TSD: Speaking of Libya, it looks like the US-backed rebels have Colonel Gaddafi on the defensive yet are not powerful enough to deal a decisive knock-out blow.  Even if the rebels succeed in forcing Gaddafi from power, do they have enough popular support to rule the country peacefully without resorting to violence?
What do you see happening in Libya over the coming months?

GG: I think we are in stalemate in Libya, unless the British, French or us get in a lucky punch and kill him from the air (which they and we are clearly trying to do).  We can prevent him from retaking the east of Libya but cannot dislodge him from his control of the west.  So it looks like we have a situation similar to that with the Kurds in Iraq after the Gulf War of 1990-91.  We can help to sustain a regional government in eastern Libya not under Gaddafi’s control, but not overthrow him.  I cannot understand why the Administration thought that this Libya intervention made sense; I do not see the American interest at stake here.  But we are now stuck.  We can only hope that there is something going on within Gaddafi’s circle that we do not know about that will bring him down from within.


TSD: President Obama made  jump-starting the peace process between Israelis and Palestinians  a major part of  last Thursday’s
speech on the Middle East.  Yet, it’s one thing for a US President to want to see progress in the Peace Process, but quite another to actually have it happen. Moreover, just last week Senator George Mitchell announced his resignation as Senior US Envoy to the Middle East.  Combined with continued unrest in Egypt and in Syria, are the conditions ripe for new progress in Peace negotiations?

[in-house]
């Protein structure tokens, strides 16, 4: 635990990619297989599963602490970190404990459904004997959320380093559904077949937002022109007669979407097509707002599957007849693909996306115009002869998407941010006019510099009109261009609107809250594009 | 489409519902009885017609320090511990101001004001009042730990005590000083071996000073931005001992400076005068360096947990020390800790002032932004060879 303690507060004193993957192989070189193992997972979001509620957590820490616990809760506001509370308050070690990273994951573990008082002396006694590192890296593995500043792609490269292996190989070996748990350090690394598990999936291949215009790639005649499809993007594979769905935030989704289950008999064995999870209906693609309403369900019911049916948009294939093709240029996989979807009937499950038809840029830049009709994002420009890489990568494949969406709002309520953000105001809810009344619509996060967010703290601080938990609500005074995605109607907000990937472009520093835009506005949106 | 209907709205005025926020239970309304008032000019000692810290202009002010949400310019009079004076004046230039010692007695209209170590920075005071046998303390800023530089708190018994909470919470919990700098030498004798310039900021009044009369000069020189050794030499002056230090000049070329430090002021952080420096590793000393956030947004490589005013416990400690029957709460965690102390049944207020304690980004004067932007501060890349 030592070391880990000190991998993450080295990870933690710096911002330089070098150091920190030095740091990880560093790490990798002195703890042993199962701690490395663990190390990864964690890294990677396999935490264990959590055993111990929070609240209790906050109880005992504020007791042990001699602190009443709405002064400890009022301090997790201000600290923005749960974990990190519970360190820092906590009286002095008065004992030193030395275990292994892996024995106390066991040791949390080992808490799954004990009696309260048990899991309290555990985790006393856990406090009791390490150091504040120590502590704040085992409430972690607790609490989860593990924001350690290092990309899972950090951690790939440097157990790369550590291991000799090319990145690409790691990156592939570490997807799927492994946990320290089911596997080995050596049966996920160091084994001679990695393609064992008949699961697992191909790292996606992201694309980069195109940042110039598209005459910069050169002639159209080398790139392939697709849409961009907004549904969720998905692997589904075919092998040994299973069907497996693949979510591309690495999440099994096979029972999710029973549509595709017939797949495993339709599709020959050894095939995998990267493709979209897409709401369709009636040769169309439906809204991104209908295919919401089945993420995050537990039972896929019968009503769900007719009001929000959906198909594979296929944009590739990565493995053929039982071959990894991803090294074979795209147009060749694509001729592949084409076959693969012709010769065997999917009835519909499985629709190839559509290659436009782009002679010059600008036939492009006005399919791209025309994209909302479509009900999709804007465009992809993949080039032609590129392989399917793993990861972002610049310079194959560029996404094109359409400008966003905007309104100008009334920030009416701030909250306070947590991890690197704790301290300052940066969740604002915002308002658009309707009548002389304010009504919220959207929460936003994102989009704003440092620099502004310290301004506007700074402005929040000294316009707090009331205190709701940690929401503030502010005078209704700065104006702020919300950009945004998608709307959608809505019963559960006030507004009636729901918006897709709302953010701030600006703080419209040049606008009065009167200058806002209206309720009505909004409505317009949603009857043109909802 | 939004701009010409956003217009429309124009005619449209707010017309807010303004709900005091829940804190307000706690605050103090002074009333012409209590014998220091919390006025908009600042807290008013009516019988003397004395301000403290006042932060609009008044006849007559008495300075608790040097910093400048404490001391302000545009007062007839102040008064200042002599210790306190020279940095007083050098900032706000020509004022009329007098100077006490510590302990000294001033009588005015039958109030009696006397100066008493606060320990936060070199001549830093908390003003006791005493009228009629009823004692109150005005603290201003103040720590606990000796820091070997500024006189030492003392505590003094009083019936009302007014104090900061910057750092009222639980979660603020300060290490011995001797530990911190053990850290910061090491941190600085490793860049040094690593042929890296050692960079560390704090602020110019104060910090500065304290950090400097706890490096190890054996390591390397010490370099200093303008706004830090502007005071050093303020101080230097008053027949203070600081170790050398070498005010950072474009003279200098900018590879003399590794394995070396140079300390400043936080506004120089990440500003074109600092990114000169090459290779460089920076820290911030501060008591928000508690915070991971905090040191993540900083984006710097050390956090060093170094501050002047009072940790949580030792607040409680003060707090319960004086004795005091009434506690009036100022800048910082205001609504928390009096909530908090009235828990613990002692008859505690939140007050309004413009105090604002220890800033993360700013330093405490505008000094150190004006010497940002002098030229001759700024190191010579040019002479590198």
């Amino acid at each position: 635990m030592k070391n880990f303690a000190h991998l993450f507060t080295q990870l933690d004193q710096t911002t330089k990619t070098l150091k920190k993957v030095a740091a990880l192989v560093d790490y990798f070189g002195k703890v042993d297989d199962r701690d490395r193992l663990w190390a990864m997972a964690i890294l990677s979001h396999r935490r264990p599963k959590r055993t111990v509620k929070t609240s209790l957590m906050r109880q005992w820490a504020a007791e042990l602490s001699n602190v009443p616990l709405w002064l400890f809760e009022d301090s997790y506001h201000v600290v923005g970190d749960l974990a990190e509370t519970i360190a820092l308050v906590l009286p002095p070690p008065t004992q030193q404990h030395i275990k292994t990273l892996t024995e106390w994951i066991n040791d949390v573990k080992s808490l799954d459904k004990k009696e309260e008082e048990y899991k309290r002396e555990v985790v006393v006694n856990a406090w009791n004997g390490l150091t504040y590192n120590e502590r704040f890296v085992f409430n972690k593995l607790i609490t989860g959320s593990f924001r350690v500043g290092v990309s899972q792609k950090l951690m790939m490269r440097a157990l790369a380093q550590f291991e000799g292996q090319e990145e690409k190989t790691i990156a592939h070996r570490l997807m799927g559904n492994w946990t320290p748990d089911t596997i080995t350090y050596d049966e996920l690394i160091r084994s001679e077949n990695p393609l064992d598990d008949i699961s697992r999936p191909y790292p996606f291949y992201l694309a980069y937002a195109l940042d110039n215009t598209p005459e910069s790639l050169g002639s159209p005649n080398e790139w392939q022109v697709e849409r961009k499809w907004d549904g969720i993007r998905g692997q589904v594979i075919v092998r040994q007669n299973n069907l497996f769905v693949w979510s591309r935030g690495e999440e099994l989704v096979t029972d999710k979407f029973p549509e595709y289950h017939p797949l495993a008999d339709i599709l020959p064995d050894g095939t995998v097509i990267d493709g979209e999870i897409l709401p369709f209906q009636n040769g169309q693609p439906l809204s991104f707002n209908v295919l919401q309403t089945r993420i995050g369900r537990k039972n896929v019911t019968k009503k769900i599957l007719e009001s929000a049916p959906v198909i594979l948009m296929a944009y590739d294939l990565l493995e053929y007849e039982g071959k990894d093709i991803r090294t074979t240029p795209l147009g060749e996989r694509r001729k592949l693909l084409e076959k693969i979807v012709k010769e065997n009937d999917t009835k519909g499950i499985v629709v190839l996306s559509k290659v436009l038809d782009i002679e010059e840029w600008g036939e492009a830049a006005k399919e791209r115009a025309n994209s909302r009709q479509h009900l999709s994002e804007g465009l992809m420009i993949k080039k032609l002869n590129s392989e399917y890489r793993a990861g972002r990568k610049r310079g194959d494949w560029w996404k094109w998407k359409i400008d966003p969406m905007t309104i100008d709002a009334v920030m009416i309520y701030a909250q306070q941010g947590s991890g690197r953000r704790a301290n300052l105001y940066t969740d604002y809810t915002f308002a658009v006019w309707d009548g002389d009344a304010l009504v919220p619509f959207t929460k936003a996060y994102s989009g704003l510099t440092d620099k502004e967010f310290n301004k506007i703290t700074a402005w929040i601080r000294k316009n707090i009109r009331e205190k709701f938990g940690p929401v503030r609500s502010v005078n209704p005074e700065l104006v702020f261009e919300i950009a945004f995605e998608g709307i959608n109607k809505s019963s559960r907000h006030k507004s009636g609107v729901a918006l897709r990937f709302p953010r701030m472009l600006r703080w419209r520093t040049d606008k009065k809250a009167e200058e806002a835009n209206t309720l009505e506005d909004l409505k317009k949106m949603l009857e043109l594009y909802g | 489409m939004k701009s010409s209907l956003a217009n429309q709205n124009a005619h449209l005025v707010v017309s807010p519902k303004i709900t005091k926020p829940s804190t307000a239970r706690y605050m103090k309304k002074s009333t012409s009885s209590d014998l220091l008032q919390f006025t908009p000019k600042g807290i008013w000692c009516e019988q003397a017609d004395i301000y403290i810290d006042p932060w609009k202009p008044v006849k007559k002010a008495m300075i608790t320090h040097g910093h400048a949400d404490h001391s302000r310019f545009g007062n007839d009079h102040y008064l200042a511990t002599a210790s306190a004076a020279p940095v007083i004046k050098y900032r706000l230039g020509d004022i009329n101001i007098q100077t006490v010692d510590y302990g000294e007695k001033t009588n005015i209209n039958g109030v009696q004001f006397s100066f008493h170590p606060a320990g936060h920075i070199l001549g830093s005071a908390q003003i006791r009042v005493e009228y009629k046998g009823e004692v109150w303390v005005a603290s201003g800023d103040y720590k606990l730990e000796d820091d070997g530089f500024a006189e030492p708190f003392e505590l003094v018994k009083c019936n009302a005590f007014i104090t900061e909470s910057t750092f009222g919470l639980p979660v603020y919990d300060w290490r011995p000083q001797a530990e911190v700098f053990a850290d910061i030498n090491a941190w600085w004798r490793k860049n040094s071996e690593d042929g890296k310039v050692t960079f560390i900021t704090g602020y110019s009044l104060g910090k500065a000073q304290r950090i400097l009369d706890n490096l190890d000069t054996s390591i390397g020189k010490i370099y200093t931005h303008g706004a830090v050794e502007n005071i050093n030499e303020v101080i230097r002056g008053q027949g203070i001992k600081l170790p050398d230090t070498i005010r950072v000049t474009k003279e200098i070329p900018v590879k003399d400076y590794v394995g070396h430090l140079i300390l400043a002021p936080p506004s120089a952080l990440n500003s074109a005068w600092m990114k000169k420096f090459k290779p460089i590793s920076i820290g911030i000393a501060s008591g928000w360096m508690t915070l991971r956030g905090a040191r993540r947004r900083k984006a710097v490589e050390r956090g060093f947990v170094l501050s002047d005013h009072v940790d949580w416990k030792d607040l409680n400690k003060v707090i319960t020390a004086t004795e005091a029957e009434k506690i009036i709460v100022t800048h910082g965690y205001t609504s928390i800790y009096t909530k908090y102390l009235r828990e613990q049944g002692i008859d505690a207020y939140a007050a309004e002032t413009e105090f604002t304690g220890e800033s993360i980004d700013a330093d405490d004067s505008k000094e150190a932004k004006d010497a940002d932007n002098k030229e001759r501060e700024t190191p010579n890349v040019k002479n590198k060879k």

GG: I do not think so.  My judgment has less to do with Egypt and Syria (though the uncertainty in both places does not help) and more to do with Israel and the Palestinians.  The current Israeli government is among the most nationalist, or, as the media short-hand would have it, “right-wing” in Israeli history.  Prime Minister Netanyahu does not want to give up the West Bank or the Golan Heights.  He is not a closet moderate constrained by his domestic situation.  He is an ideologue whose entire career has been devoted to holding on to the West Bank and the Golan Heights.  For him, it is an ideological commitment, as it is for his political party.  That is their raison d’etre.  So they are not looking to make a deal.  The Palestinians, despite the recent Fatah-Hamas “reconciliation,” remain profoundly divided.  It is not a situation that is conducive to progress on the negotiation front.  I applaud Pres. Obama’s instincts here.  It would help American interests enormously to get an Israeli-Palestinian deal.  My fear is that the realities on the ground right now are not conducive to such progress.

TSD: Professor Gause, thanks so much for sharing your insights on the Middle East with TownSquareDelaware.com.  Look forward to chatting next month.